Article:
Any teacher who has embarked on a research writing unit or taught students how to write a research paper knows it is a arduous and, often, unrewarding task.
After teaching the research paper this year, I knew my students needed to refine their research skills. Many needed more practice “searching smarter,” evaluating resources and analyzing information. That said, I dreaded the prospect of reading another 170 research papers.
The Common Core Standards emphasize the importance of conducting both “short as well as more sustained research projects.” They also require that students “use technology…to display information flexibly and dynamically” and “synthesize multiple sources on the subject, demonstrating understanding of the subject under investigation.”
Inspiration struck one night when I stumbled on an infographic titled “Get More Out of Google.” Infographics are research dense, visually interesting and a fairly new trend in the technology space. The next day, I asked students to explore a collection of infographics in small groups. I encouraged them to discuss the infographics.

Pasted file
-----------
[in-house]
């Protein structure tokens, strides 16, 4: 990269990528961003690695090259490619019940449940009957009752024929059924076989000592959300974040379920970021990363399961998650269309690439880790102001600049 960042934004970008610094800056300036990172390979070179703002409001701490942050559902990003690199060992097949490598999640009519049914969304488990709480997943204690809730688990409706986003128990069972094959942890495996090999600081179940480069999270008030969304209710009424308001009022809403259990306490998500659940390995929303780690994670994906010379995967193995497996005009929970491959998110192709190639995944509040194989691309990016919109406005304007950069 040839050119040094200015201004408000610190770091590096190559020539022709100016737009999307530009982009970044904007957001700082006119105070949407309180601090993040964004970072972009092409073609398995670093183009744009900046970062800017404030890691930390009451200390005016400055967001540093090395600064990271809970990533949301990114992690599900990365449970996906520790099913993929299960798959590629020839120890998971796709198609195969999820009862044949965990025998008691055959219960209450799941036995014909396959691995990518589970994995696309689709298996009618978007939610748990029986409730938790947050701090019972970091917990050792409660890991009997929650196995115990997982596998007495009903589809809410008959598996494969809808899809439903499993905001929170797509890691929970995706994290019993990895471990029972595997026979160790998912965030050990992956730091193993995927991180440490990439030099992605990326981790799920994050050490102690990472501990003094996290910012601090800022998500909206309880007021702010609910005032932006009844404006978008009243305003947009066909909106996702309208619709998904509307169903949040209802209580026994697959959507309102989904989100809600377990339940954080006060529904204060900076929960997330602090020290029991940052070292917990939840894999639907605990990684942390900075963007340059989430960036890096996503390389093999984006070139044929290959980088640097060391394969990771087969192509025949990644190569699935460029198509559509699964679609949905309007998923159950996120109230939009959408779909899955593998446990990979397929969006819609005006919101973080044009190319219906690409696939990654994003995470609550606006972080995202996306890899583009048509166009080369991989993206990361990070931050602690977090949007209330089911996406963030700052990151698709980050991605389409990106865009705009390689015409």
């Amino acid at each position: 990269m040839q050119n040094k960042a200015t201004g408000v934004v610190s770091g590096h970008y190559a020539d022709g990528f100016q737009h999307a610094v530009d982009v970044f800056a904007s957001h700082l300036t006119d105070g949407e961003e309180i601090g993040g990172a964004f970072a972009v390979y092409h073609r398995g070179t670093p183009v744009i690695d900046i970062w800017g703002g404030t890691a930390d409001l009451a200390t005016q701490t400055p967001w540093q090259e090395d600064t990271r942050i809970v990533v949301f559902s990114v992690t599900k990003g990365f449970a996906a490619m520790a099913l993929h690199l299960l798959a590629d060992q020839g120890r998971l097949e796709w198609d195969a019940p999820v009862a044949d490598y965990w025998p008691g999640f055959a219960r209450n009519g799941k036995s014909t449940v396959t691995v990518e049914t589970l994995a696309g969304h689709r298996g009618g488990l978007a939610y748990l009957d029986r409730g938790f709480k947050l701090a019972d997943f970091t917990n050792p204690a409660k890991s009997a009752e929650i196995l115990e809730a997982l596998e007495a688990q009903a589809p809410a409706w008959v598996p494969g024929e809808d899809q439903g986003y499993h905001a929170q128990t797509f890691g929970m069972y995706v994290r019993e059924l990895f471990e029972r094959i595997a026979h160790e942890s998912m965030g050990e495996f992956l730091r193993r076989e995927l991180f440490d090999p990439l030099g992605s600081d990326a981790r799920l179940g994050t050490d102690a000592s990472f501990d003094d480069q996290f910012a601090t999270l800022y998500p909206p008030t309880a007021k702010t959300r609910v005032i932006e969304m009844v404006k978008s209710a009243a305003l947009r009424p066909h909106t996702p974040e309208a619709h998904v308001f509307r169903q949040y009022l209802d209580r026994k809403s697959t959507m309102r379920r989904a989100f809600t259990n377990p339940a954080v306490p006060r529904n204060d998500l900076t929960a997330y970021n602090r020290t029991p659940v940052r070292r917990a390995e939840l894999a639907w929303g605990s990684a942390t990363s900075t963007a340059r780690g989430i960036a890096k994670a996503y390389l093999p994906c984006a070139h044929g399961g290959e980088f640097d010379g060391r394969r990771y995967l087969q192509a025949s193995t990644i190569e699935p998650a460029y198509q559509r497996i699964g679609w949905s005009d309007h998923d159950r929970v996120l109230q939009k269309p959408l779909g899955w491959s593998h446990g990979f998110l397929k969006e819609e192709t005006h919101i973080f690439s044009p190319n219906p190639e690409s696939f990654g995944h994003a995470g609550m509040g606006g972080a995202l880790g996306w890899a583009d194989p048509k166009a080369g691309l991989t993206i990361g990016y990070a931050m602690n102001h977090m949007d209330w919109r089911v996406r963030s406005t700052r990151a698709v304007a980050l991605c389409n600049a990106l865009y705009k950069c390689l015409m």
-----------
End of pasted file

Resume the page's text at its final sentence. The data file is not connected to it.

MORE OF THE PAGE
- Which infographics were most compelling?
- How was research visually displayed?
- Did they want to learn more about any of the topics covered in the infographics?
That night I posted a discussion topic on our Collaborize Classroom site asking students to select between two “big” ideas, modern day slavery and gender inequality. I explained that they would be researching one of these topics to create their own infographics.
I took my classes to the computer lab to conduct their research. I guided them through a “Got Credibility?” Google form I created to train them to analyze their resources to ensure the information they found was credible.
Once students had found compelling research and evaluated the credibility of the information they found, they began designing their own infographics using Piktochart. It was an interesting challenge to communicate their main points using charts, maps, graphs, and images.
The end products were a wonderful mix of research, media and design! I don’t even think most of my students realized they were doing “research” because they enjoyed the process so much.